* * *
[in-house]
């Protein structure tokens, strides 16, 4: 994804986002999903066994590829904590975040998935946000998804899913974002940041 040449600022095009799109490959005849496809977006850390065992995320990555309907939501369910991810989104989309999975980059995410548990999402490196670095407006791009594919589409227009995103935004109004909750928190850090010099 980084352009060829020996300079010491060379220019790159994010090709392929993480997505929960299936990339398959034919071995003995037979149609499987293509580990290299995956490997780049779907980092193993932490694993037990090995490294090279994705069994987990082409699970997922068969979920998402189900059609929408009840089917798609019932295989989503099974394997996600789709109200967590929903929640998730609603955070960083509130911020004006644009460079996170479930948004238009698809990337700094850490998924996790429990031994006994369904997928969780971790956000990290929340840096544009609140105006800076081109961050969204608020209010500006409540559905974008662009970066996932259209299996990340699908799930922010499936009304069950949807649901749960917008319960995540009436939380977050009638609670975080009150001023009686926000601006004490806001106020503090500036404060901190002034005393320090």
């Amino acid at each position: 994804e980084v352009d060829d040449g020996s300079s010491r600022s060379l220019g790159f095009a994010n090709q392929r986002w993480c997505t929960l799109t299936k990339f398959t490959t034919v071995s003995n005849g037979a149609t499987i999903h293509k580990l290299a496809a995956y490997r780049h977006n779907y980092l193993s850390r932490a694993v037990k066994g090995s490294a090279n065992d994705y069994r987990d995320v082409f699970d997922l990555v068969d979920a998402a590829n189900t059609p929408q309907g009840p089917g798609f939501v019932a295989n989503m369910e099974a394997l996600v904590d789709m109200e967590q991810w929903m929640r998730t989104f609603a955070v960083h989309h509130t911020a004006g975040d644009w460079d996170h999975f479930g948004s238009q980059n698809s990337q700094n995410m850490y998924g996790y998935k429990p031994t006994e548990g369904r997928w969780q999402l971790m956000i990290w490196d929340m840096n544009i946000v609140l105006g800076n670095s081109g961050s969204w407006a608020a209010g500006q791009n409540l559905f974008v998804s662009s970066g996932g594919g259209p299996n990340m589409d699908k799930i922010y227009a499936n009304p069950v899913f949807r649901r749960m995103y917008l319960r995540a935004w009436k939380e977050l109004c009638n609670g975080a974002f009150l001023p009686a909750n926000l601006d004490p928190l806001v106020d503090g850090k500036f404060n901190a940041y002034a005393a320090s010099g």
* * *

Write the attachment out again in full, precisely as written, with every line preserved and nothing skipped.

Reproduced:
[in-house]
């Protein structure tokens, strides 16, 4: 994804986002999903066994590829904590975040998935946000998804899913974002940041 040449600022095009799109490959005849496809977006850390065992995320990555309907939501369910991810989104989309999975980059995410548990999402490196670095407006791009594919589409227009995103935004109004909750928190850090010099 980084352009060829020996300079010491060379220019790159994010090709392929993480997505929960299936990339398959034919071995003995037979149609499987293509580990290299995956490997780049779907980092193993932490694993037990090995490294090279994705069994987990082409699970997922068969979920998402189900059609929408009840089917798609019932295989989503099974394997996600789709109200967590929903929640998730609603955070960083509130911020004006644009460079996170479930948004238009698809990337700094850490998924996790429990031994006994369904997928969780971790956000990290929340840096544009609140105006800076081109961050969204608020209010500006409540559905974008662009970066996932259209299996990340699908799930922010499936009304069950949807649901749960917008319960995540009436939380977050009638609670975080009150001023009686926000601006004490806001106020503090500036404060901190002034005393320090």
């Amino acid at each position: 994804e980084v352009d060829d040449g020996s300079s010491r600022s060379l220019g790159f095009a994010n090709q392929r986002w993480c997505t929960l799109t299936k990339f398959t490959t034919v071995s003995n005849g037979a149609t499987i999903h293509k580990l290299a496809a995956y490997r780049h977006n779907y980092l193993s850390r932490a694993v037990k066994g090995s490294a090279n065992d994705y069994r987990d995320v082409f699970d997922l990555v068969d979920a998402a590829n189900t059609p929408q309907g009840p089917g798609f939501v019932a295989n989503m369910e099974a394997l996600v904590d789709m109200e967590q991810w929903m929640r998730t989104f609603a955070v960083h989309h509130t911020a004006g975040d644009w460079d996170h999975f479930g948004s238009q980059n698809s990337q700094n995410m850490y998924g996790y998935k429990p031994t006994e548990g369904r997928w969780q999402l971790m956000i990290w490196d929340m840096n544009i946000v609140l105006g800076n670095s081109g961050s969204w407006a608020a209010g500006q791009n409540l559905f974008v998804s662009s970066g996932g594919g259209p299996n990340m589409d699908k799930i922010y227009a499936n009304p069950v899913f949807r649901r749960m995103y917008l319960r995540a935004w009436k939380e977050l109004c009638n609670g975080a974002f009150l001023p009686a909750n926000l601006d004490p928190l806001v106020d503090g850090k500036f404060n901190a940041y002034a005393a320090s010099g």